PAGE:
Fàilte! (Welcome!)

Fàilte! (Welcome!)
This blog is the result of my ongoing research into the people, places and events that have shaped the Western Isles of Scotland and, in particular, the 'Siamese-twins' of Harris and Lewis.
My interest stems from the fact that my Grandfather was a Stornowegian and, until about four years ago, that was the sum total of my knowledge, both of him and of the land of his birth.
I cannot guarantee the accuracy of everything that I have written (not least because parts are, perhaps, pioneering) but I have done my best to check for any errors.
My family mainly lived along the shore of the Sound of Harris, from An-t-Ob and Srannda to Roghadal, but one family 'moved' to Direcleit in the Baighs...

©Copyright 2011 Peter Kerr All rights reserved

Wednesday, 9 March 2011

'...a sin against people and a denial of basic human rights.'

It was inevitable that the focus of my early interest was is in 19thC Harris for that were where I found the information for most of my early pieces. As I started to discover a richer, more varied seam of sources I was able to develop a longer-term context within which to place my findings and, quite frankly, some of the earlier pieces make me cringe with their now-obvious ignorance & naivety!

Nonetheless, they remain as records of the stumbling progress that I believe I have made and when I look at my mentor Angus Macleod's work I perceive a similarly non-linear and, at times, perceptibly perplexed collection of writings.

There are several more modern studies that, with hindsight, I should perhaps have read first but on the other hand it is good to travel on one's own path -even if on reaching the destination a pre-existing short-cut is discovered!

A common theme in all that I have read is the bias between those for whom the islander was perceived as a feckless, lazy and out-dated individual and those who understood the islands as integrated communities with values extending into realms far beyond mere monetary value.

Kelp was the late 18thC cash-crop that fuelled seasonal migration & continual population growth without the profits from the boom years being reinvested within the island to develop alternative forms of employment for when the inevitable bust occurred.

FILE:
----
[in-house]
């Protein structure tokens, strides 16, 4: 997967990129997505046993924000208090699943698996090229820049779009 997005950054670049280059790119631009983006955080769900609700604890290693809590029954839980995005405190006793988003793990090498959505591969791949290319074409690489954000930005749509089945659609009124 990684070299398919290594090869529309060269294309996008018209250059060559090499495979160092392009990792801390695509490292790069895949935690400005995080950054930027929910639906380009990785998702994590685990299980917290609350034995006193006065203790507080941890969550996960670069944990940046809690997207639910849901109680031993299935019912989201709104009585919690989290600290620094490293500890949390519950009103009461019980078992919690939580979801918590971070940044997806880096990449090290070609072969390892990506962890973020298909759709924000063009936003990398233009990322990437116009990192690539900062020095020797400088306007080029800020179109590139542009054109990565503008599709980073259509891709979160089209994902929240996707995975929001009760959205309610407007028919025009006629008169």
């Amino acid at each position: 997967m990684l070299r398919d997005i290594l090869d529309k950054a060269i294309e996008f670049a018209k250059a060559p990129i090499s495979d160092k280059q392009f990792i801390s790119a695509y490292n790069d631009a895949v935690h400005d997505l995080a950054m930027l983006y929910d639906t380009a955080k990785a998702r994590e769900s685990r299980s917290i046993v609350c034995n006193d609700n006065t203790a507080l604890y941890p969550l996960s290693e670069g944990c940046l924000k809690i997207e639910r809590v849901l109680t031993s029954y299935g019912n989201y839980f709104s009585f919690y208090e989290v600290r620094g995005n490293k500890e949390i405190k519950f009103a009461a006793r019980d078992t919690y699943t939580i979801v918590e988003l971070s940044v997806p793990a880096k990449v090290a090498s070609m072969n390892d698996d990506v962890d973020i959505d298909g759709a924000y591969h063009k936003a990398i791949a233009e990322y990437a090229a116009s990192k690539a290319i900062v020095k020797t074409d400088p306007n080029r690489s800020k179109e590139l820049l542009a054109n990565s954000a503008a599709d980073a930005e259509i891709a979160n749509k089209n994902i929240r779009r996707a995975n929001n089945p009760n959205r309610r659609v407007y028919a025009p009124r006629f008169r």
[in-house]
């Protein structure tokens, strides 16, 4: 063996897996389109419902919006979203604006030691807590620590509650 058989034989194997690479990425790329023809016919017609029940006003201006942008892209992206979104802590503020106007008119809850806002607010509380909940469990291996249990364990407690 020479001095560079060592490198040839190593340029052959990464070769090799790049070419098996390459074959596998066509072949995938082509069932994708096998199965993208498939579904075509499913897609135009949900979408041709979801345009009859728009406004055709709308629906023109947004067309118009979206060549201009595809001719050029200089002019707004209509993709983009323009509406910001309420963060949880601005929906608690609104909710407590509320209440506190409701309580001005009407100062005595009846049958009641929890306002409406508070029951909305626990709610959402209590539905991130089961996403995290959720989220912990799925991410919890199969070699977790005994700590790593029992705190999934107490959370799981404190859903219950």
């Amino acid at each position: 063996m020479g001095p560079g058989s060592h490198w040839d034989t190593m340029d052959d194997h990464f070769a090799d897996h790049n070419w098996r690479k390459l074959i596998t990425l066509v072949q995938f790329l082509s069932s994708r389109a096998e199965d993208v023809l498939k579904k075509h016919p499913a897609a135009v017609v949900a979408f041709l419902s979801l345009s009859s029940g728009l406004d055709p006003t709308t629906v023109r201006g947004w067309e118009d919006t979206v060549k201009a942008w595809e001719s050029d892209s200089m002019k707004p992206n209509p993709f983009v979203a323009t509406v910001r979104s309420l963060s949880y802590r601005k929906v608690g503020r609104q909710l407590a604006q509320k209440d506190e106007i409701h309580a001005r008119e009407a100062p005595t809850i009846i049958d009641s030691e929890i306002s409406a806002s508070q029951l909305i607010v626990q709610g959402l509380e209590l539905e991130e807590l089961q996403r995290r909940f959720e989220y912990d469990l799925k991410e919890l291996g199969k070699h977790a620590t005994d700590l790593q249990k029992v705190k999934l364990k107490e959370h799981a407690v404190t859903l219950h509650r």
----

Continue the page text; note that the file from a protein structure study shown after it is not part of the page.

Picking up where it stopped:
Captain Macleod's attempts at developing fishing were the nearest that anyone got to in thinking about this and, had he lived to see his plans come to full fruition, it is just possible that Tarbert, Harris could have grown & prospered in the 19thC on a par with, or perhaps at the expense of, Stornoway.

But that, too, would have foundered with the over-fishing and changes elsewhere in the economy so that once again reliance upon a single engine for the economy would have seen boom turn to bust.

All this, however, is to lose sight of the situation on the isles before the fishing, before the kelp, before the Captain and before Culloden. If any single turning-point exists for the problems that dogged the isles for all of the 19thC, and much of the 20thC, it is surely the destruction of the clan system and the ongoing denigration of the Highlander and Gaelic culture that had started in 1745.

I shall leave it to Angus Macleod to explain this in what I think is the most succinct yet complete of his writings on this subject (and from which the title of this piece was taken): The Highland and Islands Clan System
and will merely add that all that I have written fully supports his assertion that:

'The real philosophy behind these events was the unrestricted accumulation of wealth in the hands of the privileged few, by exploiting the land as well as any other basic resource available.'

Angus Macleod - born 25 August 1916, Calbost, Pairc, Lochs, Isle of Lewis, died 2002.

1 comment:

  1. It is worth bearing in mind that '1745' was only the explosion of a powderkeg whose fuse had been lit quite some time before. The internecine strife between clans had undermined the clan structure in the Highlands. Furthermore, some of the clan chieftains lived in conditions that bore no resemblance to that of their 'kinsmen', if you like. Prince Charles Edward being a case in point. By the middle of the 18th century, the clan system was close to collapse at any rate.

    It's a complex issue.